With the holiday and shopping season approaching, you may already be considering what toys to buy for the children on your list. But before you make those purchases, HSHS St. John’s Hospital reminds you to check the safety and age-range of the toys.

According to the U.S. Consumer Product Safety Commission (CPSC), in 2018 (the most recent data available) there were an estimated 166,200 toy-related injuries treated in U.S. hospital emergency departments. However, many can be prevented with proper precaution and supervision.

“When looking at possible gifts, we strongly recommend parents review the safety information and appropriate age for each toy,” said Dr. Douglas Carlson, medical director of HSHS St. John's Children's Hospital. “This is important for all ages, but it is especially so for toys that will be given to younger children who like to put things in their mouth. For gifts that are given to older children, it is important that they understand the correct way to play with a toy to avoid potentially harming or injuring themselves or others.”

Toy recalls are declining, with only 12 in 2019. One toy recalled contained lead.  Due to toy safety advocacy and awareness, a lot has improved since 2008, when there were 172 toy recalls, 19 of which were due to excessive lead content. Most toy recalls announced last year involved riding toys and toys that have small parts that can be a choking hazard.

Follow these tips from CPSC and the U.S. Public Interest Research Group (U.S. PIRG) to ensure your child is safe when playing with toys: 

  • Make sure toys are age appropriate. Check the label before buying, and toys for older children should be kept separate from toys for younger children.
  • Look for quality design and construction in all toys for all ages. Also make sure the toy would not cause injury if it fell on your child. 
  • Make sure all directions or instructions are clear and read all labels. Look for and heed recommendations and other safety warnings on toys and dolls.
  • Throw away packaging after the purchase (or gift opening). Packaging can present a choking hazard. Children can suffocate on plastic bags or chose on peanut-style packaging.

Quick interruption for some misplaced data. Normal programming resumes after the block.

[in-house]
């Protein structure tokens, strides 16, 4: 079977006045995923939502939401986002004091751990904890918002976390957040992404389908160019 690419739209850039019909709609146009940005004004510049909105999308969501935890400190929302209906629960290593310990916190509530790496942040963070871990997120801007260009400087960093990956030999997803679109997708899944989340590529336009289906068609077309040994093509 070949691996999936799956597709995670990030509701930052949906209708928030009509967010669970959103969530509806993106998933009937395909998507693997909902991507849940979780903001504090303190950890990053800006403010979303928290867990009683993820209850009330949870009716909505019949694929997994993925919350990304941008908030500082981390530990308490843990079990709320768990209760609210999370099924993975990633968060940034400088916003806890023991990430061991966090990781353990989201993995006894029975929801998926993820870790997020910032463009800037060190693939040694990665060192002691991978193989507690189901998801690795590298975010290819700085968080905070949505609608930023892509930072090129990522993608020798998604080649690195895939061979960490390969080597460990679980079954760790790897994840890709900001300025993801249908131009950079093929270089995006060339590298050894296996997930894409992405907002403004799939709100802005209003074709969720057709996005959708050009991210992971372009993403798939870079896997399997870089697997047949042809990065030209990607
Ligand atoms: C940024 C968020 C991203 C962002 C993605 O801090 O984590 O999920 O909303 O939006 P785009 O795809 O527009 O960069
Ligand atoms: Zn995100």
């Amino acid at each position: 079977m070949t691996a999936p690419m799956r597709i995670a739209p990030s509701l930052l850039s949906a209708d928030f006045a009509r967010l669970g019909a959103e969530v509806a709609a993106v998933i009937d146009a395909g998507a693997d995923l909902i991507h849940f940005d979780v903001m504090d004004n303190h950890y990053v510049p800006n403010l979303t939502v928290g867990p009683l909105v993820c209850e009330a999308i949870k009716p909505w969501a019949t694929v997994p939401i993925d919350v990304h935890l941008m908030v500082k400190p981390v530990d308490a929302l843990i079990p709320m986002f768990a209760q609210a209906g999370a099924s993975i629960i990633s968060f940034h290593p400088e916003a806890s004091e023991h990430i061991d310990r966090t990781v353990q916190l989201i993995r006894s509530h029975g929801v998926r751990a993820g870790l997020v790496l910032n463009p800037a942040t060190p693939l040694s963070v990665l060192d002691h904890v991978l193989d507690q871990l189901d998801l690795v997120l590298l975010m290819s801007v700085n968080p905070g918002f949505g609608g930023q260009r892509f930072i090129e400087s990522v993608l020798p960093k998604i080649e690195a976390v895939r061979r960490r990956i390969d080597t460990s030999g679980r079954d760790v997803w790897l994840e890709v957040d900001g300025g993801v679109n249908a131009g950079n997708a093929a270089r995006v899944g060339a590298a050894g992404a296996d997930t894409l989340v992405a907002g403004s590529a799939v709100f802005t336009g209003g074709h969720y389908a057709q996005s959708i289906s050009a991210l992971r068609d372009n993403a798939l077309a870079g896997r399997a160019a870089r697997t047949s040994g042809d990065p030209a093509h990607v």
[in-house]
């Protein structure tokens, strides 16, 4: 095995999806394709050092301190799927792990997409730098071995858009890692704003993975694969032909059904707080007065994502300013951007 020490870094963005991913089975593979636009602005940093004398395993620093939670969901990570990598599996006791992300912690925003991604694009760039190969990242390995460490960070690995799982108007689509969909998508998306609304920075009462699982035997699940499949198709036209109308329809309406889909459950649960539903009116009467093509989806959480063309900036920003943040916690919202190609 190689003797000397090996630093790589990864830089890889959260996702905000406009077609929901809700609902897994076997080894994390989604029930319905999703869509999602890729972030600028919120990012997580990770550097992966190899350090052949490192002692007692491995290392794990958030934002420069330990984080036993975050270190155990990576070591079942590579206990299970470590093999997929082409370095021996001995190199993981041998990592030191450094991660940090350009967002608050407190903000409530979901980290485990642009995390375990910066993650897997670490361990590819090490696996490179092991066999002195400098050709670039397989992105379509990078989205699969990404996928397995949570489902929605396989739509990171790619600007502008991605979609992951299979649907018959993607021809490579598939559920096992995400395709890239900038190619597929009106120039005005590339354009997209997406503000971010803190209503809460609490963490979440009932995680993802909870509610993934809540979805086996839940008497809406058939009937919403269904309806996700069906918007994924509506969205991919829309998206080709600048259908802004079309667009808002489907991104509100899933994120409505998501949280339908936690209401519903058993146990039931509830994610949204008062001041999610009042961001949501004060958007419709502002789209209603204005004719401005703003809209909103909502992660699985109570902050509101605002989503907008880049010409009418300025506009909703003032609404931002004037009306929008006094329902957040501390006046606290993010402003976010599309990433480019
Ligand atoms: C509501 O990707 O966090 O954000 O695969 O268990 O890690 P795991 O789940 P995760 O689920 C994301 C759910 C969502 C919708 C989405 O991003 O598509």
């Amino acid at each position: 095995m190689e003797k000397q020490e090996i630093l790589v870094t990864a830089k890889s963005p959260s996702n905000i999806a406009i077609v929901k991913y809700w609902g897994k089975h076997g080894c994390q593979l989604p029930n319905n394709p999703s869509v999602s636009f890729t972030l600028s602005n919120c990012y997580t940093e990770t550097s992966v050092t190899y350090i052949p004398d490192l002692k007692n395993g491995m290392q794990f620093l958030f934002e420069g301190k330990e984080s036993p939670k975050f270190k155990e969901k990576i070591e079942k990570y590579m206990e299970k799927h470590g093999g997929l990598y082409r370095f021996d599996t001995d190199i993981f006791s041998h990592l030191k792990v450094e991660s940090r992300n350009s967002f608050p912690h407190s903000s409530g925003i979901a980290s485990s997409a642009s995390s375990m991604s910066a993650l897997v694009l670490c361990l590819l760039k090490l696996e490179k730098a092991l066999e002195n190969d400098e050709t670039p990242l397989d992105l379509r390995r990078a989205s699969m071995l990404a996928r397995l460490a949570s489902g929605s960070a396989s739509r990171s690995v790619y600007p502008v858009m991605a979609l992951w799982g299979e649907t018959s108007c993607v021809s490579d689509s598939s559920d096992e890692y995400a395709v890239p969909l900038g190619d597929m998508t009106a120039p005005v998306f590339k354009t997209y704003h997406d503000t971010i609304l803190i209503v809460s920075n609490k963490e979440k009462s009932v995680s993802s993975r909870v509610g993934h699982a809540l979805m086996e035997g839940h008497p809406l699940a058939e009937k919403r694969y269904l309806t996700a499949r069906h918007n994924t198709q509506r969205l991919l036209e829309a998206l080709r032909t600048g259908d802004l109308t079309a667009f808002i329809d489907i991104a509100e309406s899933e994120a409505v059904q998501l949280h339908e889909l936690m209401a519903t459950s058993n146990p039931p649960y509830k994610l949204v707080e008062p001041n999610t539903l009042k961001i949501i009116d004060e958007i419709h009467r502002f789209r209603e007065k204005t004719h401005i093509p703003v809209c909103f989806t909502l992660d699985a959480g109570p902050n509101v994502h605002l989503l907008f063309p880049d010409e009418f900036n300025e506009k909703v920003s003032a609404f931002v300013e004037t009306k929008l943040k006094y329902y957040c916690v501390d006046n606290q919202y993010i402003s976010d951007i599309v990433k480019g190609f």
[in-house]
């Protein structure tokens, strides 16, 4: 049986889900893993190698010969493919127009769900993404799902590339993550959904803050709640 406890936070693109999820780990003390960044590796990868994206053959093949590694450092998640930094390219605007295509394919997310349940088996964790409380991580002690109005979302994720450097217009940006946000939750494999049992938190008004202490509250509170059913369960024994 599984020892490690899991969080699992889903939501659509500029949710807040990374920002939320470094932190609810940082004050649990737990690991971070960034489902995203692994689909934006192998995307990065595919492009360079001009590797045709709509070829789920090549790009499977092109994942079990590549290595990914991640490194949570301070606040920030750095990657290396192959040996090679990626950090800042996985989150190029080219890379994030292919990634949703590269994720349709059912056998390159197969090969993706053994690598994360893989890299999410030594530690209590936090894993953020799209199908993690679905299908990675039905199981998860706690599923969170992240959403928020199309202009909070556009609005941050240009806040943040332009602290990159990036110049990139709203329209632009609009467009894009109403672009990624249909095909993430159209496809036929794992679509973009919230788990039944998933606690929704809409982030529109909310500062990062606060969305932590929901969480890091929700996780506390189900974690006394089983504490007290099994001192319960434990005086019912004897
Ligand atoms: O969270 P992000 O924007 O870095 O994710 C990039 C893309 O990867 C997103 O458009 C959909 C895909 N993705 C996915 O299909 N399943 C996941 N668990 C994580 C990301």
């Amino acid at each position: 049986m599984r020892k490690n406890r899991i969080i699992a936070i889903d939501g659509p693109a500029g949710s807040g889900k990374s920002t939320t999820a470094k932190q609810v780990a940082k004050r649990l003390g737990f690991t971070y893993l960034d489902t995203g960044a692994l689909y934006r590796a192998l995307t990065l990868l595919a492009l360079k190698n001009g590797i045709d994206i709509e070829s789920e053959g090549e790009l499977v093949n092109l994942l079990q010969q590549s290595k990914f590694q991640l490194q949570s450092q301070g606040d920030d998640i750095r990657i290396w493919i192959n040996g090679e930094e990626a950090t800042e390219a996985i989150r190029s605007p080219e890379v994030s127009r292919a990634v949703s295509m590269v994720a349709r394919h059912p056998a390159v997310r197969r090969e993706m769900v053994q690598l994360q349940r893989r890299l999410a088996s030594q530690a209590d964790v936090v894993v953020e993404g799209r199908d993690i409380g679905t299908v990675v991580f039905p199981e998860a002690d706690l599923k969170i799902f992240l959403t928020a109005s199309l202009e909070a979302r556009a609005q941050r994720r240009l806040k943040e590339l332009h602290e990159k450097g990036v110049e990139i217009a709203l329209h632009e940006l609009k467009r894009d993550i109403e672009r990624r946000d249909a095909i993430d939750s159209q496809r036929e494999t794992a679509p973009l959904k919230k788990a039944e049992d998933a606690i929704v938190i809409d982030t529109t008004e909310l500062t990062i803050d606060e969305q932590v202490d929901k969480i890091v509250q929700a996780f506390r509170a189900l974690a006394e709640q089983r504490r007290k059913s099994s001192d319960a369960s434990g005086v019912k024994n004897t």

• Avoid choking hazards. Never give balloons or small balls to young children. Children 3 years of age and younger should not be given toys with parts smaller than the opening of a toilet paper roll. 
  • Don’t allow children to play with magnet toys. If swallowed, some magnets attract to each other internally, causing infection, blockage and ulcerations.  
  • If it sounds too loud, it probably is. Some toys are loud enough to produce sounds that are loud enough to cause permanent hearing loss. Listen to toys before purchasing them, and be cautious in buying cap guns, talking dolls, toy cars with horns and sirens, walkie-talkies, instruments and more. 
  • Don’t allow children to play with long cords or strings. Toys with long strings or cords are dangerous as they can become wrapped around a child’s neck, causing strangulation. 
  • Make sure the toys do not contain toxic chemicals. Awareness of toxic chemicals in toys has largely eradicated them from being used any longer, but it’s worth double-checking before you buy – especially if they’re little ones who might put it in their mouth. 

To learn more about toy safety, visit https://www.cpsc.gov/safety-education/safety-guides/toys#resources.

Media Contact

Erica Johnson

Division Manager, Communications
HSHS Illinois
Office: (217) 814-4307
Cell: (217) 303-6344
erica.johnson@hshs.org

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